ABSTRACT: Because there is no specific therapy yet for chronic fatigue syndrome (CFS), management focuses on symptomatic relief and on treatment of coexisting conditions. Antidepressants and anxiolytics are effective in treating co-occurring psychiatric disorders. First-line management of sleep disturbances consists of sleep hygiene techniques. If these strategies are not effective, consider the possibility of an underlying sleep disorder. An important aspect of managing CFS is to help the patient achieve an appropriate balance between rest and daily physical and mental activities. Useful nonpharmacological approaches include graded exercise therapy, relaxation techniques, participation in self-help groups, cognitive-behavioral therapy, and mindfulness-based cognitive-behavioral therapy.
Key words: chronic fatigue syndrome, management, treatment
The treatment of chronic fatigue syndrome (CFS) is mainly supportive. The key to effective management is to establish a therapeutic alliance with patients and to convey a consistent message that their complaints are taken seriously. Although spontaneous recovery is rare, it does occur in some patients with CFS.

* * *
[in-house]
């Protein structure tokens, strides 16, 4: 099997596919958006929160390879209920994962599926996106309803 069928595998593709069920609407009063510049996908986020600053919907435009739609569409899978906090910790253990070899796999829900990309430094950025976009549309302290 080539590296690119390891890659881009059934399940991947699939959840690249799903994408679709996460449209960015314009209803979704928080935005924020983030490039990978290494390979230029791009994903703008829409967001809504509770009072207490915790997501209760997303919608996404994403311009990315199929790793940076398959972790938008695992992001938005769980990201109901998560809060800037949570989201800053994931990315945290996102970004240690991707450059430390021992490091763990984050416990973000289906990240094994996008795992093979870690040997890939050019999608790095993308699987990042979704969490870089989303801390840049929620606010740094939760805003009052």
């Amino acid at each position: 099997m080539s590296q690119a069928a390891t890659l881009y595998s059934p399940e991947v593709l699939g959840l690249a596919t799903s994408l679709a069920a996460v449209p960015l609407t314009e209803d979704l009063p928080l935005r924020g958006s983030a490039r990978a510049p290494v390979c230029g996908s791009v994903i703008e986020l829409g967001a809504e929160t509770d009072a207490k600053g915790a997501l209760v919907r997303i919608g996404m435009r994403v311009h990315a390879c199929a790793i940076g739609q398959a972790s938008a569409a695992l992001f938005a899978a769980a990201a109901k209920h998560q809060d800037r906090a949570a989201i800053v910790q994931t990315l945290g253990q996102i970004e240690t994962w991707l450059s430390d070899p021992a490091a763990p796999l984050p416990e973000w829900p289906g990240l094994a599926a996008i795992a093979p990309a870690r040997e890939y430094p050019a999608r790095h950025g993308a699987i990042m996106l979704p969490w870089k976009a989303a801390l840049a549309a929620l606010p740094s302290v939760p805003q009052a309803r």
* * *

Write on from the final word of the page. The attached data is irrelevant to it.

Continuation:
In the second part of this 2-part series, the various treatments are described, with emphasis on those that are most commonly used in the primary care setting. In part 1 (CONSULTANT, February 2011, page 73), the diagnostic criteria for CFS and the differential diagnosis were described and discussed.
GENERAL MANAGEMENT PRINCIPLES
In patients with CFS, treatment goals are based on the stage and severity of the disability, as well as the type of symptom complex that is present.1-7 In most cases, primary care practitioners are best equipped to initiate and coordinate treatment. Referral to subspecialists—such as infectious disease specialists, dietitians, occupational therapists, physiotherapists, and psychiatrists—is based on patients’ needs; the type, duration, complexity, and severity of their symptoms; and the presence of co-occurring medical and psychiatric conditions. The decision to refer to a subspecialist should be made jointly with the patient. An individualized, patient-centered treatment plan with specific objectives should be offered in order to: